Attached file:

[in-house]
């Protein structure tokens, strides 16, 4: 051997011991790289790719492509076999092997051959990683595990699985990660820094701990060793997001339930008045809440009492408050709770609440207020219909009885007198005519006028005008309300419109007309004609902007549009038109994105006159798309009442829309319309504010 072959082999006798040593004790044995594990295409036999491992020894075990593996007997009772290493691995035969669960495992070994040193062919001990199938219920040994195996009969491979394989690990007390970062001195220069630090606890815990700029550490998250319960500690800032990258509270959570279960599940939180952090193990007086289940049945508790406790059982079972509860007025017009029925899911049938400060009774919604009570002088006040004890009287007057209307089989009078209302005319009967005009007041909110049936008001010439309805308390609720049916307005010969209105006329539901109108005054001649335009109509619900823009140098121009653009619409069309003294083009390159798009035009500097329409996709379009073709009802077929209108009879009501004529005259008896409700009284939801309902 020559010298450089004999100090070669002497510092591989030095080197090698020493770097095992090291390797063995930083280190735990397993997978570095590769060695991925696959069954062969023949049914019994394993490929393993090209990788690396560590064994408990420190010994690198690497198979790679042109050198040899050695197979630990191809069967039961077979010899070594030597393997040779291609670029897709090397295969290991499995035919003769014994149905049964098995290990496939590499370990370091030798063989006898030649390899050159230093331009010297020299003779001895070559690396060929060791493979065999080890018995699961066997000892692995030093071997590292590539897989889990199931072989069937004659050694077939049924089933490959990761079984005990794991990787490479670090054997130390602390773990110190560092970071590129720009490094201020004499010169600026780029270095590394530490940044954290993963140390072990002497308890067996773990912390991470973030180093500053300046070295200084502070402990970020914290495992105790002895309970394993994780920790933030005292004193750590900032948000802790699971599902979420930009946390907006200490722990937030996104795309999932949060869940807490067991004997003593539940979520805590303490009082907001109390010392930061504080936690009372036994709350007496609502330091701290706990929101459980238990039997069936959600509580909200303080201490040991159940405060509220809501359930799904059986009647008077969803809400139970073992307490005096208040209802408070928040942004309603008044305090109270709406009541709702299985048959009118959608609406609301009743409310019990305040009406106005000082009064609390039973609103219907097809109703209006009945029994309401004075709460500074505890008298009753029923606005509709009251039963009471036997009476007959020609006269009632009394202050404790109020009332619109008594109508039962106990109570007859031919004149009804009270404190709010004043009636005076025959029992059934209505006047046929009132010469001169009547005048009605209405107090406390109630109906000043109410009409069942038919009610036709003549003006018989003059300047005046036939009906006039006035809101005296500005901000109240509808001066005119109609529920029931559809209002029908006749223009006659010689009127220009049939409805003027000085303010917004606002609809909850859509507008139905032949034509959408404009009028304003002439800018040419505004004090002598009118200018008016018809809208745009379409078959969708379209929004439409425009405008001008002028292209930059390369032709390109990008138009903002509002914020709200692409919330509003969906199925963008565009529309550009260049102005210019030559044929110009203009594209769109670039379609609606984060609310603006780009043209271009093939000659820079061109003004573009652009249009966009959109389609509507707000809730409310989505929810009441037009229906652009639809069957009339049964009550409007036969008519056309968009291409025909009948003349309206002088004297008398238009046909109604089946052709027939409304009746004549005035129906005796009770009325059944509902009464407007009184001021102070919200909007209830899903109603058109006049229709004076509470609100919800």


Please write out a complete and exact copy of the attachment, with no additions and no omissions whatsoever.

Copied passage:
[in-house]
């Protein structure tokens, strides 16, 4: 051997011991790289790719492509076999092997051959990683595990699985990660820094701990060793997001339930008045809440009492408050709770609440207020219909009885007198005519006028005008309300419109007309004609902007549009038109994105006159798309009442829309319309504010 072959082999006798040593004790044995594990295409036999491992020894075990593996007997009772290493691995035969669960495992070994040193062919001990199938219920040994195996009969491979394989690990007390970062001195220069630090606890815990700029550490998250319960500690800032990258509270959570279960599940939180952090193990007086289940049945508790406790059982079972509860007025017009029925899911049938400060009774919604009570002088006040004890009287007057209307089989009078209302005319009967005009007041909110049936008001010439309805308390609720049916307005010969209105006329539901109108005054001649335009109509619900823009140098121009653009619409069309003294083009390159798009035009500097329409996709379009073709009802077929209108009879009501004529005259008896409700009284939801309902 020559010298450089004999100090070669002497510092591989030095080197090698020493770097095992090291390797063995930083280190735990397993997978570095590769060695991925696959069954062969023949049914019994394993490929393993090209990788690396560590064994408990420190010994690198690497198979790679042109050198040899050695197979630990191809069967039961077979010899070594030597393997040779291609670029897709090397295969290991499995035919003769014994149905049964098995290990496939590499370990370091030798063989006898030649390899050159230093331009010297020299003779001895070559690396060929060791493979065999080890018995699961066997000892692995030093071997590292590539897989889990199931072989069937004659050694077939049924089933490959990761079984005990794991990787490479670090054997130390602390773990110190560092970071590129720009490094201020004499010169600026780029270095590394530490940044954290993963140390072990002497308890067996773990912390991470973030180093500053300046070295200084502070402990970020914290495992105790002895309970394993994780920790933030005292004193750590900032948000802790699971599902979420930009946390907006200490722990937030996104795309999932949060869940807490067991004997003593539940979520805590303490009082907001109390010392930061504080936690009372036994709350007496609502330091701290706990929101459980238990039997069936959600509580909200303080201490040991159940405060509220809501359930799904059986009647008077969803809400139970073992307490005096208040209802408070928040942004309603008044305090109270709406009541709702299985048959009118959608609406609301009743409310019990305040009406106005000082009064609390039973609103219907097809109703209006009945029994309401004075709460500074505890008298009753029923606005509709009251039963009471036997009476007959020609006269009632009394202050404790109020009332619109008594109508039962106990109570007859031919004149009804009270404190709010004043009636005076025959029992059934209505006047046929009132010469001169009547005048009605209405107090406390109630109906000043109410009409069942038919009610036709003549003006018989003059300047005046036939009906006039006035809101005296500005901000109240509808001066005119109609529920029931559809209002029908006749223009006659010689009127220009049939409805003027000085303010917004606002609809909850859509507008139905032949034509959408404009009028304003002439800018040419505004004090002598009118200018008016018809809208745009379409078959969708379209929004439409425009405008001008002028292209930059390369032709390109990008138009903002509002914020709200692409919330509003969906199925963008565009529309550009260049102005210019030559044929110009203009594209769109670039379609609606984060609310603006780009043209271009093939000659820079061109003004573009652009249009966009959109389609509507707000809730409310989505929810009441037009229906652009639809069957009339049964009550409007036969008519056309968009291409025909009948003349309206002088004297008398238009046909109604089946052709027939409304009746004549005035129906005796009770009325059944509902009464407007009184001021102070919200909007209830899903109603058109006049229709004076509470609100919800």